Developing tools and addressing clinical trials obstacles is accomplished in large part through the work of seven AACI CRI Special Interest Groups: The National Cancer Institute’s (NCI) Clinical Trials Reporting Program; Trial Metrics; Business Integration and Administration; Academic, Industry and Government Relationships; Regulatory and Pre‐activation Processes; Managing Networks and Subsites; and, Training, Quality Assurance and Monitoring.
These groups convene cancer researchers and other cancer center staff around specific topics. For example, the Trial Metrics special interest group focuses on illuminating roles, responsibilities and incentives in the management of clinical trial staff, operations and principal investigators. Of particular concern are trials that contribute little to overall enrollment yet consume significant resources. To limit such misapplication of resources, effective rules governing protocol selection are needed. These rules will permit centers to re‐direct resources without causing a significant negative impact on overall enrollment.
Project Cancer Education
Project Cancer Education (PCE) gives elected officials and other community leaders an opportunity to learn about the intricate process of translating medical research into promising new treatments for cancer. The PCE program immerses participants in the lives of clinicians, researchers and cancer patients. Instead of simply inviting opinion leaders to tour a cancer research institution, this unique, “day-in-the-life” role-playing experience gives participants a realistic depiction of a cancer patient’s journey from diagnosis through survivorship.
PCE was developed at The Ohio State University Comprehensive Cancer Center – Arthur G. James Cancer Hospital and Richard J. Solove Research Institute to highlight the need for robust public investment in our nation’s cancer centers.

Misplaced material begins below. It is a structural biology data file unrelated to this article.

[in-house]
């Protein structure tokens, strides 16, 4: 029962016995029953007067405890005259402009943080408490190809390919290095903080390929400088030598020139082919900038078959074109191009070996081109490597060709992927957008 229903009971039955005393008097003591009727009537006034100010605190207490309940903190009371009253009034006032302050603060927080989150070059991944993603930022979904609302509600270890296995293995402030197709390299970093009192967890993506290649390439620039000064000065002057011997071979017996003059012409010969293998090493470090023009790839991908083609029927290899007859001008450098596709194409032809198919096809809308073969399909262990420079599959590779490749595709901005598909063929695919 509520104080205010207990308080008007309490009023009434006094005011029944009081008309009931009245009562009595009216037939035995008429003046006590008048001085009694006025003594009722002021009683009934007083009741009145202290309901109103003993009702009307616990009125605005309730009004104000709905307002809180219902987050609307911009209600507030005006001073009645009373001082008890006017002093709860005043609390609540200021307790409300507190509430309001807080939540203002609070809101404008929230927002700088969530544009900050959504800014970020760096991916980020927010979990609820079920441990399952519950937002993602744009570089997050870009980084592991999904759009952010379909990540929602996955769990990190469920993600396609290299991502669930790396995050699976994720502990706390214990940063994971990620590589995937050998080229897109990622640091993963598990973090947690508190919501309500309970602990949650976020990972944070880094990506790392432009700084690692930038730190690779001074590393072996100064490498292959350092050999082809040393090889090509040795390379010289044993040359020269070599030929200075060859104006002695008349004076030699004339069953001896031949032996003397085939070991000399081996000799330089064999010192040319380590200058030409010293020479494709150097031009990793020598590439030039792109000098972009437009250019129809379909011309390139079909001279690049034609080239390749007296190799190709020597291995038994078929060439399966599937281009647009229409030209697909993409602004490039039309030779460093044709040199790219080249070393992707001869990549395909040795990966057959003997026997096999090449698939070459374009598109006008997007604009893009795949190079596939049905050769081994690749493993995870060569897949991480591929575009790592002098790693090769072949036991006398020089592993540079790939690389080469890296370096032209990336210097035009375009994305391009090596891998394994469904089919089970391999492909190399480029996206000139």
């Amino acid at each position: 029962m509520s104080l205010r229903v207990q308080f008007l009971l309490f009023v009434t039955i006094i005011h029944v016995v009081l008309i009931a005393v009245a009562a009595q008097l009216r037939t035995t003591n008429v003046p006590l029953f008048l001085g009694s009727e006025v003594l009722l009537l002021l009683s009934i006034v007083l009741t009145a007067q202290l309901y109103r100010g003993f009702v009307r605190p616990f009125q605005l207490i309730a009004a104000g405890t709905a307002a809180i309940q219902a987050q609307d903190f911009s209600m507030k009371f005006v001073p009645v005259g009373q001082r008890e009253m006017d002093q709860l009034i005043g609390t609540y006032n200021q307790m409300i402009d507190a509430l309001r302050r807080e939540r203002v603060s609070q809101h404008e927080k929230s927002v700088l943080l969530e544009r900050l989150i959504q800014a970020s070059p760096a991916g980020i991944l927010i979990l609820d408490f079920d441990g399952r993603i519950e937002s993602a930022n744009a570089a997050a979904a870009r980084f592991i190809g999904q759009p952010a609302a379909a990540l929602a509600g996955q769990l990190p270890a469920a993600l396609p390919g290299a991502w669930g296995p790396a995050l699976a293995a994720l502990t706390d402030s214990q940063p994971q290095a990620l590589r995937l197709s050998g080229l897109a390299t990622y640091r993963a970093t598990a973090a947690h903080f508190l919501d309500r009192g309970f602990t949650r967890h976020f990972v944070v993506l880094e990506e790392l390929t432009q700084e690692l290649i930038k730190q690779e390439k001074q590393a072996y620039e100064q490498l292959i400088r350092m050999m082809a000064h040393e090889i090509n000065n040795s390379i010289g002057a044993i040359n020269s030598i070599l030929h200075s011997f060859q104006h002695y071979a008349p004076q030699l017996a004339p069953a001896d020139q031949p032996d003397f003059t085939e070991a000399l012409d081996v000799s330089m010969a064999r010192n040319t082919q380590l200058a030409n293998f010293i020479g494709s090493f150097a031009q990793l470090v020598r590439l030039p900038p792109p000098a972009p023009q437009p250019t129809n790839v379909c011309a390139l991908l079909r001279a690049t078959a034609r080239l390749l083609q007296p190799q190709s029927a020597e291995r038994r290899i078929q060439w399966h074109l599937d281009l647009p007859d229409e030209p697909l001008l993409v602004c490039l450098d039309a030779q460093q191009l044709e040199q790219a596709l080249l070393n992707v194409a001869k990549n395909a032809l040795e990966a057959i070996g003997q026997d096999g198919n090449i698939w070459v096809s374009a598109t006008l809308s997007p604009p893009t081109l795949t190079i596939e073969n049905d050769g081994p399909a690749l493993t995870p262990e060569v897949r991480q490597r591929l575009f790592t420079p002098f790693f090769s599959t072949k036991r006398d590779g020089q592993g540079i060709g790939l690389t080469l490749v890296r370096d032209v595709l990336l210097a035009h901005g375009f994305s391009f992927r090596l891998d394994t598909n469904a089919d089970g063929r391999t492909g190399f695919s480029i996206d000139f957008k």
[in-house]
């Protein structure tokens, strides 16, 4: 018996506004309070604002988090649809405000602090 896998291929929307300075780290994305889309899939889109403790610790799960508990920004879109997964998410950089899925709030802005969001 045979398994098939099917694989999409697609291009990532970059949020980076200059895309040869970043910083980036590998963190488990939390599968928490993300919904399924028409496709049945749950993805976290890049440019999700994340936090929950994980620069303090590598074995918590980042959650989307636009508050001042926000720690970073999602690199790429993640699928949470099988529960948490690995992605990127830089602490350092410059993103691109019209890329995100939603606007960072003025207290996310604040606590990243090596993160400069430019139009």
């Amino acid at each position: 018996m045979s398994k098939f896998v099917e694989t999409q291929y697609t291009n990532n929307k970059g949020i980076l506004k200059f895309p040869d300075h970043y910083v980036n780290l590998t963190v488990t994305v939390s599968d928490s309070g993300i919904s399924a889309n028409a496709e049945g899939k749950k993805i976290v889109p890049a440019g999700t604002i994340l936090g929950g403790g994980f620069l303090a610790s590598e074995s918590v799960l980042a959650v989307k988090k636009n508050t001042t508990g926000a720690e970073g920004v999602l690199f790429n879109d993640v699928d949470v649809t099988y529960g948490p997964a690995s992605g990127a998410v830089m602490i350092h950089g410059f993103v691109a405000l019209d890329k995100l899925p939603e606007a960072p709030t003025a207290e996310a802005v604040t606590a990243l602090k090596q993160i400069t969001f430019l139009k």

Oncology Workforce Initiative
To help address a projected sharp increase in demand for cancer care, and the attendant burdens that the greater demand will place on cancer care providers, AACI launched an Oncology Workforce Initiative in 2008. An early step in the initiative involved a partnership with the Association of American Medical Colleges to sound out a representative group of cancer center leaders on their workforce concerns.
AACI’s oncology workforce efforts are linked in part to its membership in the Institute of Medicine’s National Cancer Policy Forum (NCPF). AACI participated in a NCPF workshop that resulted in the publication of, “Ensuring Quality Cancer Care through the Oncology Workforce: Sustaining Care in the 21st Century”. AACI has also partnered with C-Change, an AACI Sustaining Member, participating in a cancer workforce development forum as well as in discussions for the launch of the organization’s collaborative efforts for sustaining the cancer workforce.
In 2010, AACI compiled and disseminated a report describing 21 member centers’ efforts to enhance oncology workforce training, recruitment and retention, as well as related areas of activity such as new models of care, research support, and policy.
AACI will offer four Translational Cancer Research Fellowships in 2012. Each one-year $50,000 grant, will help to insure that qualified applicants receive research training and experience under the guidance of highly trained, well-respected researchers who have demonstrated success in their research field. The fellowship will assist the trainee in becoming a high-caliber, productive, independent researcher with an enduring focus on the importance of translational research in relation to cancer.
Over the years AACI has facilitated mentorship of so-called “emerging centers”—those seeking NCI designation, and the additional funding attached to it--by the more established centers. Over the past decade a number of centers have gained NCI designation for their scientific excellence, including the Medical University of South Carolina Hollings Cancer Center, The Dan L. Duncan Cancer Center at Baylor College of Medicine, Simmons Comprehensive Cancer Center, in Dallas, Texas, Winship Cancer Institute of Emory University, in Atlanta, Georgia, and the University of Maryland Greenebaum Cancer Center.